Every year since 1974, Nikon has herded a gaggle of nerds into a room for an impossible task: Pore over thousands of microscope images and pick the very best ones.
I was lucky enough to join the judge’s circle this summer for Nikon Small World 2014—the
40th year of the microscopy competition. Our small group had to peruse more than 1,200 entries from 79 countries.
It wasn’t easy. Many of the images had just the right mix of contrast and color to make them nearly leap off the screen. But our judging criteria went beyond visual allure; a gorgeous-looking image can be surprisingly commonplace while a mysterious-looking shot is borderline revelatory. So, we selected the finest shots based not only on appearance but also creativity, informational content, and technical execution.
The 20 images you’re about to see (including Mr. Jeepers Creepers jumping spider eyes, above) really are the best. There’s everything from psychedelic-looking algae and frighteningly detailed caterpillar feet to hyperrealistic rotifers and rainbow-colored worm babies.
One more thing before you dive in: If you find yourself curious about the techniques used to make these award-winning images, I’d recommend a visit to
Molecular Expressions and MicroscopyU. These sites aren’t exactly light reading, but they do host countless interactive visuals—including this animation, which demystifies the complex, Nobel Prize-winning superresolution microscopy method—that go a long way in helping you understand how the techniques work.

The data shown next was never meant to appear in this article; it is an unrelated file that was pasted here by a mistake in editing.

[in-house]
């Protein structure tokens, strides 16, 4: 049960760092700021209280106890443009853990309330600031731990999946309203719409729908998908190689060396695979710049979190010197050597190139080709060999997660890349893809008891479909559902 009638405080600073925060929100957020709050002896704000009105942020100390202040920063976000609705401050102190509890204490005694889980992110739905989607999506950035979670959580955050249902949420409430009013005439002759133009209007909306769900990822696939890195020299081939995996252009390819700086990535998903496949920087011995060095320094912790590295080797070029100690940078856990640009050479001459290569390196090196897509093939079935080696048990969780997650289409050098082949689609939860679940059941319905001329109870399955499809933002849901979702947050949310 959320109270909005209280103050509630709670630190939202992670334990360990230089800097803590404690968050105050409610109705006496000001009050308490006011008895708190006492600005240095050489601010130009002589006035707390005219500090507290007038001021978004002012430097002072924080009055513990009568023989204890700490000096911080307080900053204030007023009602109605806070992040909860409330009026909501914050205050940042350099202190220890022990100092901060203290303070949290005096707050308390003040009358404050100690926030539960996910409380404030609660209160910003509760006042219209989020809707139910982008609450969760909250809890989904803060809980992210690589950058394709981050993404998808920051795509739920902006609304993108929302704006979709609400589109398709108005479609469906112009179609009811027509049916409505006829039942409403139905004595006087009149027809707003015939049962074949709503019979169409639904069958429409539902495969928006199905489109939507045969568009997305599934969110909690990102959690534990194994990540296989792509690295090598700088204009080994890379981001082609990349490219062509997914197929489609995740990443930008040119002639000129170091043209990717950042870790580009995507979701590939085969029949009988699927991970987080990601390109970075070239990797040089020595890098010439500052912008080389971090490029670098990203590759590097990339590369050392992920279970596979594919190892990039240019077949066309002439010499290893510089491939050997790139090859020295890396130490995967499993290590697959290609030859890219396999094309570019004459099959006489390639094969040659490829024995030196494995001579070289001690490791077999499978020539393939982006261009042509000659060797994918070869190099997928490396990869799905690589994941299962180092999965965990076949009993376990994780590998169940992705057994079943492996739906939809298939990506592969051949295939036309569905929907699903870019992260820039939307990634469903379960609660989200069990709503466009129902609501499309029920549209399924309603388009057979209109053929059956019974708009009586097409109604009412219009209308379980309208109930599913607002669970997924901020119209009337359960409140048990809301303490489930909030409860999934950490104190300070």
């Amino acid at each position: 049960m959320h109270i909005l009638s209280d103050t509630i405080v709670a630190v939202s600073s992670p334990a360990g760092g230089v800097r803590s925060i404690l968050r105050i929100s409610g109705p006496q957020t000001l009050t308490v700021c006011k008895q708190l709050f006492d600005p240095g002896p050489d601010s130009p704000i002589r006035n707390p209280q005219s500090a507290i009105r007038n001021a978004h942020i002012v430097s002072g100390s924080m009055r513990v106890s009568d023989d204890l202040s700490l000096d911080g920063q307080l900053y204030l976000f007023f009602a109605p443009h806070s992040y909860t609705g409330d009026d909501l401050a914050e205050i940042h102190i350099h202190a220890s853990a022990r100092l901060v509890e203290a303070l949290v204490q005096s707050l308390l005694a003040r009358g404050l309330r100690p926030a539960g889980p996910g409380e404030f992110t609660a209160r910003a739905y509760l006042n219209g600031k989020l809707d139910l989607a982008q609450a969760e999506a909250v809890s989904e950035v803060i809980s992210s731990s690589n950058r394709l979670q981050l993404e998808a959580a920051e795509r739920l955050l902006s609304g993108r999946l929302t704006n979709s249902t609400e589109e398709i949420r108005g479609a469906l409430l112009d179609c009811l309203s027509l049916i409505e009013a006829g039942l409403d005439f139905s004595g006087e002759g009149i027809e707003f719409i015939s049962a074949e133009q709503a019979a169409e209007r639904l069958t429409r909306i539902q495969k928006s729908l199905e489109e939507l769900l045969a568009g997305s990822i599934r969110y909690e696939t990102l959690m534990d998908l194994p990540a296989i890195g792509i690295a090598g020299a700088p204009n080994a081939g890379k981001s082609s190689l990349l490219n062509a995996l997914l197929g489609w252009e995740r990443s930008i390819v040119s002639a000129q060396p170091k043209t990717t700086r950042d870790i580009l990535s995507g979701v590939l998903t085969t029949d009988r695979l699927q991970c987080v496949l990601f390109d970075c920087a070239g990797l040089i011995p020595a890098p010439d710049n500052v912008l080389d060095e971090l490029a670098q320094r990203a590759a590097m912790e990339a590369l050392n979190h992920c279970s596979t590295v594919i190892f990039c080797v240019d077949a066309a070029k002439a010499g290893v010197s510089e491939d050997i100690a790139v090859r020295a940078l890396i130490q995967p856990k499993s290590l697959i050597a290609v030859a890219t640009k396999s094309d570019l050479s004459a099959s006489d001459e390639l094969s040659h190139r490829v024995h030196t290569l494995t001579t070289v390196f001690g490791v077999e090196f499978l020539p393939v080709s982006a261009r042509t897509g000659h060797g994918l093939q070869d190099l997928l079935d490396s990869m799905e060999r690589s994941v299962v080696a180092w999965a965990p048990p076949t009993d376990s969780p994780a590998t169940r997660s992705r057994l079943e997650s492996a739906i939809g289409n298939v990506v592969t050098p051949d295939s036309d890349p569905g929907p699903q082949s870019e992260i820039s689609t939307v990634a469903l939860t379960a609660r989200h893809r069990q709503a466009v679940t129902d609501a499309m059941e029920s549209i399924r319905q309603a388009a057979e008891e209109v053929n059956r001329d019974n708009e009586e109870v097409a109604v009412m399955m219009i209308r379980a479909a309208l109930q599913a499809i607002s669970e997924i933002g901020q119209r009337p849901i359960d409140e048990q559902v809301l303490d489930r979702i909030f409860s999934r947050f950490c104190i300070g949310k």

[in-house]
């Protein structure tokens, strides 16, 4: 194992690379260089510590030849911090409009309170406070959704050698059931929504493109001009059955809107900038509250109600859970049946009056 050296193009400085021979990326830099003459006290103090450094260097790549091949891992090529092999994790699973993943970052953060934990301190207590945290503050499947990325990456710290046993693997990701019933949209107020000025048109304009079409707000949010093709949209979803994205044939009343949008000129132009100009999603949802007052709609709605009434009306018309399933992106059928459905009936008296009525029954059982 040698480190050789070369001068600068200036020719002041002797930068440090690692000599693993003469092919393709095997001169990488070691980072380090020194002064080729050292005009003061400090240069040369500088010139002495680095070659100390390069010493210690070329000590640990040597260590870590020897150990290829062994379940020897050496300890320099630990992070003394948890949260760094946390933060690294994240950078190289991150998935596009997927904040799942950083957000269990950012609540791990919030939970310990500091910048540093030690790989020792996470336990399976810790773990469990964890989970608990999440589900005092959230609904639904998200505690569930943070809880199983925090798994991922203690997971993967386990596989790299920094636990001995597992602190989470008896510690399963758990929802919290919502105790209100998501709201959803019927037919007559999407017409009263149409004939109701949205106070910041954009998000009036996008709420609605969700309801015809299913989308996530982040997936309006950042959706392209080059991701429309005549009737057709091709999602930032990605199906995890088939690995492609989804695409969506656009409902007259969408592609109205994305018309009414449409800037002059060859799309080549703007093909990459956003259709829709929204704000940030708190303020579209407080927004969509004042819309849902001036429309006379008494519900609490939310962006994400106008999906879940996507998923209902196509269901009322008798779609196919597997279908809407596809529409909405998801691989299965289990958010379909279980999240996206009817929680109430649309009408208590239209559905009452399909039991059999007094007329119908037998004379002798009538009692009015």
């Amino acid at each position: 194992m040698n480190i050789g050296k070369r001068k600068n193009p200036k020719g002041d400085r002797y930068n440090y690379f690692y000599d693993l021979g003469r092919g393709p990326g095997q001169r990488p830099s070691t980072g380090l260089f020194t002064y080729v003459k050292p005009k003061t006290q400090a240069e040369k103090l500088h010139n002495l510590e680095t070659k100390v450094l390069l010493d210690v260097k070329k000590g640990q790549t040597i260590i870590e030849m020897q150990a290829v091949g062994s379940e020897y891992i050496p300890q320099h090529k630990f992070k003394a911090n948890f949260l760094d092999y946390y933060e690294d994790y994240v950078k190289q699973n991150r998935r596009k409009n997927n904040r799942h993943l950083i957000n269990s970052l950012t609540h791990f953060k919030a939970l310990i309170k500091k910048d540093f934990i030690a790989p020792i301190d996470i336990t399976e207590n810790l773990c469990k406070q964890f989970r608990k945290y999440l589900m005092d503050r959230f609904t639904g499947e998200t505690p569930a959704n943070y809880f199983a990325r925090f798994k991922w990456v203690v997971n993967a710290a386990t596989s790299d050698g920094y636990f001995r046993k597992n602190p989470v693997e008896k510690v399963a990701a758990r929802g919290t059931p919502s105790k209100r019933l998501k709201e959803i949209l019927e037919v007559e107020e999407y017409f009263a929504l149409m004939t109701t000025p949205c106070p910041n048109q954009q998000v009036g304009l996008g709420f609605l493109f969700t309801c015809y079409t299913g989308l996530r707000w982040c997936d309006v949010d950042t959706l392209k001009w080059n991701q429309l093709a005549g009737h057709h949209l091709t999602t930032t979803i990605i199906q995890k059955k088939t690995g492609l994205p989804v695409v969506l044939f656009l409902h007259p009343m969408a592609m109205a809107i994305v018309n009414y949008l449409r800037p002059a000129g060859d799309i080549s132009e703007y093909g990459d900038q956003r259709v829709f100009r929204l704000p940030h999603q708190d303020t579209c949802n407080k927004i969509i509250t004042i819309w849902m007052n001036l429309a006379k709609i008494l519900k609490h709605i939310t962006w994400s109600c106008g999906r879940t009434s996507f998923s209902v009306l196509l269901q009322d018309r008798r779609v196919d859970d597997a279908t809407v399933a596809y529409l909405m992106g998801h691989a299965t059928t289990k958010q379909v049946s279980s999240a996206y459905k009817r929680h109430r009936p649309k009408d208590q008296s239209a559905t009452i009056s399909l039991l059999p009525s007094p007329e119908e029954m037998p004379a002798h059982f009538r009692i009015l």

Click an image below to start blowing your mind.
Crawling Bone Cancer (20th Place)
This is the front part of a cell of bone cancer, or osteosarcoma, that’s crawling using protein-based fibers called actin. The rainbow of color is added later to sort out the cell’s complex structure.
View the high-resolution version Technique: Structured illumination microscopy Magnification: 8000X
Acorn Worm Larva (19th Place)
Shown here is an acorn worm larva, also known as
Balanoglossus misakiensis, from above. The false color highlights cell borders, muscles, and even eye spots. View the high-resolution version Technique: Confocal microscopy Magnification: 10X
Scarlet Pimpernel (18th Place)
Famous as the symbol for Emma Orczy’s turn-of-the-century novel, a scarlet pimpernel (or
Anagallis arvensis) has a bundle of stamen that rises like a tower in this macro photograph. View the high-resolution version Technique: Macroscopy Magnification: 80X
Micro Algae (17th Place)
Under polarized light, a tiny
Pleurotaenium ovatum algae gives off dazzling colors. View the high-resolution version Technique: Polarized light, lambda plate Magnification: 40X
Transgenic Kidneys (16th Place)
This extreme close-up shows three cultures of transgenic kidneys grown together. Red and blue-green colors highlight collisions of branching collecting duct systems.
View the high-resolution version Technique: Confocal microscopy Magnification: 20XNils
Jewel Beetle (15th Place)
The carapace near an eye of a jewel beetle, or
Chrysochroa buqueti, throws off brilliant colors under a microscope. View the high-resolution version Technique: Diffused and reflected-illumination microscopy Magnification: 45X
Mouse Brain (14th Place)
The vasculature of a mouse brain comes alive when the image is built up slice-by-slice using fluorescence.
View the high-resolution version Technique: Light-sheet fluorescence microscopy Magnification: 2X
Feeding Rotifers (13th Place)
Conochilus unicornis rotifers, grouped into a colony, are actively feeding as they float around in water. View the high-resolution version Technique: Differential interference contrast Magnification: 417X
Agate Mineral (12th Place)
An unpolished slab of Montana Dryhead agate reveals rich yellow and red minerals.
View the high-resolution version Technique: Axial lighting microscopy Magnification: 50X
Cricket Tongue (11th Place)
No, this ain’t a leaf: It’s the tiny tongue of an